Twin Cities Pagan Pride is a weekend full of activities to help the community learn about and better understand Paganism, and to help those interested in Paganism to make connections in the community.

Brand new to Paganism?
Check out information from the Pagan Pride project and from the Witches’ Voice (a major Pagan networking resource) for some background:

I have some questions…
We know that our event can sometimes be a little overwhelming for new folks. If you have questions, please come ask the Pagan Pride board members for help. We’ll be wearing a Twin Cities Pagan Pride t-shirt (in one of two styles: see them here) along with a brightly colored lanyard and Staff badge.

You can generally find us (or someone who can find us quickly) at the following places:

  • The information desk
  • Around the vendor area
  • Around the silent auction area (near the vendor room)

Many other members of the community will be glad to talk to you – check out the vendor and informational booths, or ask questions in workshops, as well.

What is there for me to see and do?

  • Open rituals to give a taste of Pagan ritual experience.
  • Programming items on a wide range of topics.
  • Vendors selling everything from books to services to beautiful artwork.
  • Entertainment to enjoy.
  • People to talk to.
  • Visit our ancestor altar and remember loved ones who have died.

All classes and rituals are open to everyone. We’ll be publishing a list here (and in our program) of items particularly of interest to newcomers of our community.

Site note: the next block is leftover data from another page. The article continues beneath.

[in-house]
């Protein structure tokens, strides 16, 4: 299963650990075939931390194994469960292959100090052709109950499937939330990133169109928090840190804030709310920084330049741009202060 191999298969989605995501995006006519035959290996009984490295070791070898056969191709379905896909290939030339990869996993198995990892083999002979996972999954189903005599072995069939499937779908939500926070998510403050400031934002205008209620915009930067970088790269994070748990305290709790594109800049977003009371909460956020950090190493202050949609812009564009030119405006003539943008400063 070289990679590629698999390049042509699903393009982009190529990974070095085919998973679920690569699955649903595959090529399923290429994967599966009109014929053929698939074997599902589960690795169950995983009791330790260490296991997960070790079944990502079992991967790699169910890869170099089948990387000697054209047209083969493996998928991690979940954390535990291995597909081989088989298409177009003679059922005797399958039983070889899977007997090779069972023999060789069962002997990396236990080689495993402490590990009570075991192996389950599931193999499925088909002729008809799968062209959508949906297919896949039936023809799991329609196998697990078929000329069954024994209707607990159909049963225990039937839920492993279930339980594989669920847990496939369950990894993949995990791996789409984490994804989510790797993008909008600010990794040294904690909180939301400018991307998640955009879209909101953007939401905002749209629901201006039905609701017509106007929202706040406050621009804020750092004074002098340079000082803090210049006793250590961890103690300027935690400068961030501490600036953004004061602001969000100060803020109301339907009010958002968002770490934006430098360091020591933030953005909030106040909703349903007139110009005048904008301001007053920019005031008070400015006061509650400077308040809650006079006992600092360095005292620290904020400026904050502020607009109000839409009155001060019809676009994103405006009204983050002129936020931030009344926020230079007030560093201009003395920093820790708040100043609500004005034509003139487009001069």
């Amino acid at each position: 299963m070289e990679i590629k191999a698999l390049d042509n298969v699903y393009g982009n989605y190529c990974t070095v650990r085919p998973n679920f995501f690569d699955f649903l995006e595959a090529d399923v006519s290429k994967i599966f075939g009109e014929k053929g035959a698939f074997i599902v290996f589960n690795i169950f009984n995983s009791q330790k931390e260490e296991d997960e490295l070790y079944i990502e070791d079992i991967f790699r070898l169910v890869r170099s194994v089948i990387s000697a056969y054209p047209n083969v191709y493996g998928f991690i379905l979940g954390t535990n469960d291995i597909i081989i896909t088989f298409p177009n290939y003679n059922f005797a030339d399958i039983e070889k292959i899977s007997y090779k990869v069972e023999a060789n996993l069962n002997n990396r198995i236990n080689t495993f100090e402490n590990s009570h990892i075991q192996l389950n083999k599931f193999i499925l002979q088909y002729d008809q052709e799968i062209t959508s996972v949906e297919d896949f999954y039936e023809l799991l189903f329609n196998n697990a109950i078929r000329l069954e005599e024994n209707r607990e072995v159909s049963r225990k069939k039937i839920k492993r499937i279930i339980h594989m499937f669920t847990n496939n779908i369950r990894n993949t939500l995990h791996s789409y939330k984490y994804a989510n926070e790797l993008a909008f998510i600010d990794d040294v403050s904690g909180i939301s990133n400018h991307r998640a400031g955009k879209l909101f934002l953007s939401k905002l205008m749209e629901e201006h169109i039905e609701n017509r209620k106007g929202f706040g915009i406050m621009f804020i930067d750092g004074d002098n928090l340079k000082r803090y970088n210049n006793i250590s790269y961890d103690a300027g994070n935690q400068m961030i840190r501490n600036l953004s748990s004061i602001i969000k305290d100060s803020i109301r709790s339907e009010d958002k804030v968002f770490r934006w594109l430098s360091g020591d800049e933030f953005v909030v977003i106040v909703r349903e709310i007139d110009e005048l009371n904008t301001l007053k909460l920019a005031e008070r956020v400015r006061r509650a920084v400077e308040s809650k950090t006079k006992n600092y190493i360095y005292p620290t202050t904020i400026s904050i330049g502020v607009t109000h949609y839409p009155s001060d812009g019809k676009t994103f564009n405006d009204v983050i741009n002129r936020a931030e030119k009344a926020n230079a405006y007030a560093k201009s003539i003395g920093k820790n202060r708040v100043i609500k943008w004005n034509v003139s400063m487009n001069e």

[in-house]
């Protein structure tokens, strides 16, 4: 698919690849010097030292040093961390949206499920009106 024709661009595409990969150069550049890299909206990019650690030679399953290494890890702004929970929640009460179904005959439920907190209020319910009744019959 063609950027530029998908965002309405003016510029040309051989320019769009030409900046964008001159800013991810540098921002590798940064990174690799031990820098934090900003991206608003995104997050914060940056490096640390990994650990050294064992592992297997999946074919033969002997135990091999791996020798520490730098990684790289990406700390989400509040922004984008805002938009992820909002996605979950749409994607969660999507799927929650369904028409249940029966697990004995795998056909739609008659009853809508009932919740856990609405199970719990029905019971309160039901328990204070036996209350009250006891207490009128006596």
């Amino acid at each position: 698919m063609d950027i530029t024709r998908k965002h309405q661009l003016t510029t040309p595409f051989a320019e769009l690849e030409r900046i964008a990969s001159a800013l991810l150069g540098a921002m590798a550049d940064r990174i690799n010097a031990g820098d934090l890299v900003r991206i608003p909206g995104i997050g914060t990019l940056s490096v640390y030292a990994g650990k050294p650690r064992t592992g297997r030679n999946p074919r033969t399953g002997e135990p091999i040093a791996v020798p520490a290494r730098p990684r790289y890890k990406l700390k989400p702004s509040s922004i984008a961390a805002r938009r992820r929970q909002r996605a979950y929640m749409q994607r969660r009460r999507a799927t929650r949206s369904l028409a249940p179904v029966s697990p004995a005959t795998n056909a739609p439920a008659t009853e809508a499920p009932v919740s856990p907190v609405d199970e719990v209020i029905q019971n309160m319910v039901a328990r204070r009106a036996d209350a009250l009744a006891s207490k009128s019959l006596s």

Do I need to actively participate in a workshop? What if I want to leave?
Most workshops will be focused on discussion, rather than participatory exercises. It is usually just fine to sit quietly during a meditation or journey, but it’s good to check in advance. In a ritual, ask in advance where you would be out of the way. That said – we do encourage you to give things a try!

If you need to leave a space, Pagan rituals sometimes involve creating a contained sacred space: it is often considered rude or a problem to cross the line between sacred space and the rest of the world without paying attention to the distinction.If you know in advance you may need to leave a ritual, please check with the ritual leader in advance. If you need to leave suddenly, quietly ask someone involved in the ritual for help. If you need to leave a workshop, we just ask that you avoid disrupting other attendees.

What are people wearing?
At Pagan Pride, you may see people wearing a whole range of clothing. Many of us wear what we’d wear any other weekend – casual and comfortable mainstream clothing. However, you’ll probably also see some people wearing ritual robes, obviously Pagan jewelry or accessories, or fun Pagan t-shirts.

Pagan Pride is a time when people can wear these things in public without having to constantly explain what they’re wearing, and some people deeply enjoy this opportunity. In other cases, someone may be preparing to lead a ritual or workshop in which wearing a ritual robe is appropriate (or part of their regular practice) just as specific clothing is part of many other religious traditions.